In the example below – instead of saying “Don’t mix medications” asking the same thing as a question appears less like your telling someone off, and more in line with how people interact with Facebook. Asking a question comes across like you care and also encourages people to respond back.
People have bite sized concentration spans, so you should provide bite sized pieces of information. Your patients and the people following you won’t know nearly as much as you do about general medical terms, procedures and services. Providing very small bite sized pieces of information could be of huge benefit to your audience.
What about patient feedback and testimonials:
While we know using patient testimonials to advertise your services is outside the AHPRA guidelines, there are many other options available.
Perhaps look at it this way, while patient opinion is essential for evaluating your own service and practice, it shouldn’t be used to try and attract more business.
Consider focusing your Social Media content on:
- good patient care
- adding value to the relationship you have with your patients
- engaging with the community through provision of primary health care
- providing unbiased support, advice and information to your patients
Unlike other types of services, health is a very individual service. Getting a testimonial about which hotel someone stayed in, is very different to a testimonial for a doctor. Each person’s set of symptoms is different and how they build rapport is different. The legal industry is somewhat similar, no two lawyers or cases are alike and what might be a favourable outcome for one person, may not be the case for another. It is certainty a tricky issue to navigate.
What isn’t okay when it comes to posting on Facebook:
Just keep in mind when using social media that there are some things you can’t say or do. For example – if using pictures they need to be the same or substantially the same. Here are a couple of examples:
AHPRA have indicated they are going to be incredibly vigilant with ANY health service provider who is contravening their regulations.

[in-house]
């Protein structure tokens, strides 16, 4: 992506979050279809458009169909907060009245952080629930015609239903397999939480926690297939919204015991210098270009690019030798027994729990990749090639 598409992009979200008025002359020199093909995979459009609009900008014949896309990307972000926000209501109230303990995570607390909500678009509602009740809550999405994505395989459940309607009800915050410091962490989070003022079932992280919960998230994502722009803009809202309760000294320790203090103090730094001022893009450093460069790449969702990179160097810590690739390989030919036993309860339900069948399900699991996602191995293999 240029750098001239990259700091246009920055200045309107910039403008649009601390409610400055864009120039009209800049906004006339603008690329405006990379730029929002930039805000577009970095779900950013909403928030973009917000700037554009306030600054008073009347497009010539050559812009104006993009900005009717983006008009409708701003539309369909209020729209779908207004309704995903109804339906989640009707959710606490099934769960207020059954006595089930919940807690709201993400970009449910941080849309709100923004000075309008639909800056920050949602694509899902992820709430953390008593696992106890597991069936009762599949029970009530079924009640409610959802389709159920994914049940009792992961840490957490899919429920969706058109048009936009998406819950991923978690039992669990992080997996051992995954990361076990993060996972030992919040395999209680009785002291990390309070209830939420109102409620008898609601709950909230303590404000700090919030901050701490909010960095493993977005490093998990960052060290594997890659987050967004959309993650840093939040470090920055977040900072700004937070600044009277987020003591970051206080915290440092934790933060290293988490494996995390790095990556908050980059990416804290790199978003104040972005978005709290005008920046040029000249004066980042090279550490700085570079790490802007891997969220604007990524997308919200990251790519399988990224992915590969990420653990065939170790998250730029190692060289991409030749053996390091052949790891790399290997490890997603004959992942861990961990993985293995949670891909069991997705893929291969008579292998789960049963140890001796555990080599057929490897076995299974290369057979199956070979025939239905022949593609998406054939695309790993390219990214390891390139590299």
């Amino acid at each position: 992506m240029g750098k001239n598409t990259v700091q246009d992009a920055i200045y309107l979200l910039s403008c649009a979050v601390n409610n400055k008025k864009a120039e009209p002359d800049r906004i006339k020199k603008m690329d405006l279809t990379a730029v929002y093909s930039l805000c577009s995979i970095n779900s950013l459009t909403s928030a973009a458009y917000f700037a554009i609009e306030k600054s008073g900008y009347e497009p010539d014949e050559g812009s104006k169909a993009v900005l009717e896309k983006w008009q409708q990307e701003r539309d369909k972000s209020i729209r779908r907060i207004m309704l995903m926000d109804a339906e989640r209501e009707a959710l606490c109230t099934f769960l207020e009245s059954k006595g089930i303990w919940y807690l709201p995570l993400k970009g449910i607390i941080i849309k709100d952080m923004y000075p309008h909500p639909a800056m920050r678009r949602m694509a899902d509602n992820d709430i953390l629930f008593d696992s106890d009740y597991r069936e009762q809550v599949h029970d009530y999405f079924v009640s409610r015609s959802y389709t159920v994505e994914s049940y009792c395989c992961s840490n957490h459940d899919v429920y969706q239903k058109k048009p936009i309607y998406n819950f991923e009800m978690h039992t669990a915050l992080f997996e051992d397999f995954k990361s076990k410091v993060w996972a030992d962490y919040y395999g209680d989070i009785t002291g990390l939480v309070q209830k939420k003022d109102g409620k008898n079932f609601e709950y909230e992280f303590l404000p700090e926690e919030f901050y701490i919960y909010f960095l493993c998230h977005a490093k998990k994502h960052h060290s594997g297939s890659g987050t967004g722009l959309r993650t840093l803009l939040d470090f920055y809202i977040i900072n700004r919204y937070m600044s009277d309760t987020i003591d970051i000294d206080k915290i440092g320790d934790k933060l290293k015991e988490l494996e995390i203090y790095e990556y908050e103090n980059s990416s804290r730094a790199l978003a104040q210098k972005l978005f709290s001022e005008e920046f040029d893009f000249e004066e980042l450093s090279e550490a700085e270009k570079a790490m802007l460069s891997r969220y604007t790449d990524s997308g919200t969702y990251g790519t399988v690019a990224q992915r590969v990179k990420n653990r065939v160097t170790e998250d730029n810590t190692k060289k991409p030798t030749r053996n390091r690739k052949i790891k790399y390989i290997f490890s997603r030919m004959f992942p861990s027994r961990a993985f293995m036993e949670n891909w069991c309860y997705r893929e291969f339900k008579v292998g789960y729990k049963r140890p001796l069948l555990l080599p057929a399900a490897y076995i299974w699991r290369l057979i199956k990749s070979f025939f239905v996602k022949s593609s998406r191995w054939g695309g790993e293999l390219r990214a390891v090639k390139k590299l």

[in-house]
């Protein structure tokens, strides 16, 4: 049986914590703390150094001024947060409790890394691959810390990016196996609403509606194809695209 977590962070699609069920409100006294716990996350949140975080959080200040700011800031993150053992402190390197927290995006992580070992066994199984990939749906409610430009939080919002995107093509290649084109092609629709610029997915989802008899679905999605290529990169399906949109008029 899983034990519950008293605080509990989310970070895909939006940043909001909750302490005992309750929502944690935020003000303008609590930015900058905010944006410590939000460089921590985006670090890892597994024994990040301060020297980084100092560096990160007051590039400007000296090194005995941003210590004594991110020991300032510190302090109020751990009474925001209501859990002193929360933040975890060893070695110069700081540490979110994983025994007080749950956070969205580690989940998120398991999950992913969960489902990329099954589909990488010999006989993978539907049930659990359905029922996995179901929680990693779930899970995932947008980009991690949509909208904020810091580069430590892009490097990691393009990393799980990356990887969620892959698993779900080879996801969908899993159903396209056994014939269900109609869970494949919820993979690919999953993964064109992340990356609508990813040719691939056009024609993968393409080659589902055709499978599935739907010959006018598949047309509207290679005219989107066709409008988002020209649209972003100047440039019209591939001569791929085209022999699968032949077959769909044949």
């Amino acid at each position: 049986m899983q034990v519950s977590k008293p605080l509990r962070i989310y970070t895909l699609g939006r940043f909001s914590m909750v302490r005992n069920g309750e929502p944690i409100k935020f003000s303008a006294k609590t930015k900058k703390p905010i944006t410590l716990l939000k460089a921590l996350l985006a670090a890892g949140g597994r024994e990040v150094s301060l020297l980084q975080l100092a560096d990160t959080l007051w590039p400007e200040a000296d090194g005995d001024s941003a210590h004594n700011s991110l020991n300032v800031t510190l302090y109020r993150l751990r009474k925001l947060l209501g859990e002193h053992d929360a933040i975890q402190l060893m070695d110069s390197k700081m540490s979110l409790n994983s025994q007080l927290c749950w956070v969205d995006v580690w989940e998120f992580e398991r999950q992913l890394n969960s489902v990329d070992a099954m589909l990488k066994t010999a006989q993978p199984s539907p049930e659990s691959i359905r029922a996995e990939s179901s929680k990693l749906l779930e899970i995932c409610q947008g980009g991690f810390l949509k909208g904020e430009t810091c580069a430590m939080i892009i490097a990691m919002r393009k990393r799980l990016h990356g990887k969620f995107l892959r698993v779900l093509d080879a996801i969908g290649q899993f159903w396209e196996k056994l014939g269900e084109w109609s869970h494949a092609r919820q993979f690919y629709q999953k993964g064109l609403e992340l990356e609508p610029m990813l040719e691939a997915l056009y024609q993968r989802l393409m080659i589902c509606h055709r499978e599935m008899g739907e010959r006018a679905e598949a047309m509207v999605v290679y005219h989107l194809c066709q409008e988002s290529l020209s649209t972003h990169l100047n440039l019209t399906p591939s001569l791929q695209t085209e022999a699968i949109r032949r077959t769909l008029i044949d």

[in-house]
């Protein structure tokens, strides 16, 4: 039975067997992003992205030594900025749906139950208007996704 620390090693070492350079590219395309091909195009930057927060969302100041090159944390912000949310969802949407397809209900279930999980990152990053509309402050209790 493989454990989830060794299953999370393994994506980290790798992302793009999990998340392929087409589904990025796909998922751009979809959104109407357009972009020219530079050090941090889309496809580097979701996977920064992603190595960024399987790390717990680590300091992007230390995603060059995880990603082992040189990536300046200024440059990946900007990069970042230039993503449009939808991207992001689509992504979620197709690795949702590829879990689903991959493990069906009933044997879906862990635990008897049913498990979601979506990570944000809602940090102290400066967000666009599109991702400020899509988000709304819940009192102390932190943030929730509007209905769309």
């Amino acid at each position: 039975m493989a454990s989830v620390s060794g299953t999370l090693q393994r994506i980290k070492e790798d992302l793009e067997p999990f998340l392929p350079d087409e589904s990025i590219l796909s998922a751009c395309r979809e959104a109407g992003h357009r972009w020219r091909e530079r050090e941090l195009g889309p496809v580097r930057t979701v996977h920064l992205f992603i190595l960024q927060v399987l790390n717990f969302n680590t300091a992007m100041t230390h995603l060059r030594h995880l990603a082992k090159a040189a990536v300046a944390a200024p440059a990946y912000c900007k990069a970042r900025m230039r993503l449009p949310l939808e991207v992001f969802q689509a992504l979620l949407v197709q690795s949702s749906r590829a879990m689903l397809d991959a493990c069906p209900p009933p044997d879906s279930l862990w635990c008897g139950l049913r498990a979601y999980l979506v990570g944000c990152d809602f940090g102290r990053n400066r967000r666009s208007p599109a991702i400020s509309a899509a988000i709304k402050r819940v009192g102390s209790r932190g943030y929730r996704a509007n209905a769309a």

In 2017 in what was an Australian first a male hormone clinic was fined for making false ad claims, and in 2016 a Tasmanian surgeon landed himself in hot water over his opinion and advice on low-carb diets.
There was also an incident of a nurse under enquiry for posting about being anti-vaccine.
What these examples demonstrate is that staying clear of opinion, unsubstantiated claims or misleading content (or content that could potentially be mis-leading) will ensure you don’t end up on the wrong side of AHPRA.
What can you do to use Social Media in your practice:
Having said all that, how do you actually go about using Social Media in your practice:
1.Make sure you have a Social Media policy in place. This is a written policy so that your staff understand expectations for their personal and professional social media use, what can and can’t be posted and whom they can interact with on their Social Media.
A great example I came across was staff at a rehabilitation centre, as per company policy, were not allowed to “friend” anyone on Social Media. It helps remove any doubt and stops staff getting into tricky situations.
2.Out-source and having someone who is expert in Social Media content and strategy to do your Social Media planning. They will be able to write and create content in such a way that doesn’t contravene the regulations.
3.Pose questions instead of making a statement. So, for example – rather then saying we believe in child vaccinations, ask your followers would they like to know more about child vaccinations? You’re delivering the same content but it’s up to the individual to decide whether they read it and you’re also not taking a stance on the issue.
If you would like any more information about using Social Media in your practice please feel free to get in touch.
We are happy to provide you with information and a template to help create your Social Media policy – which is a great place to start if this is something you haven’t done before.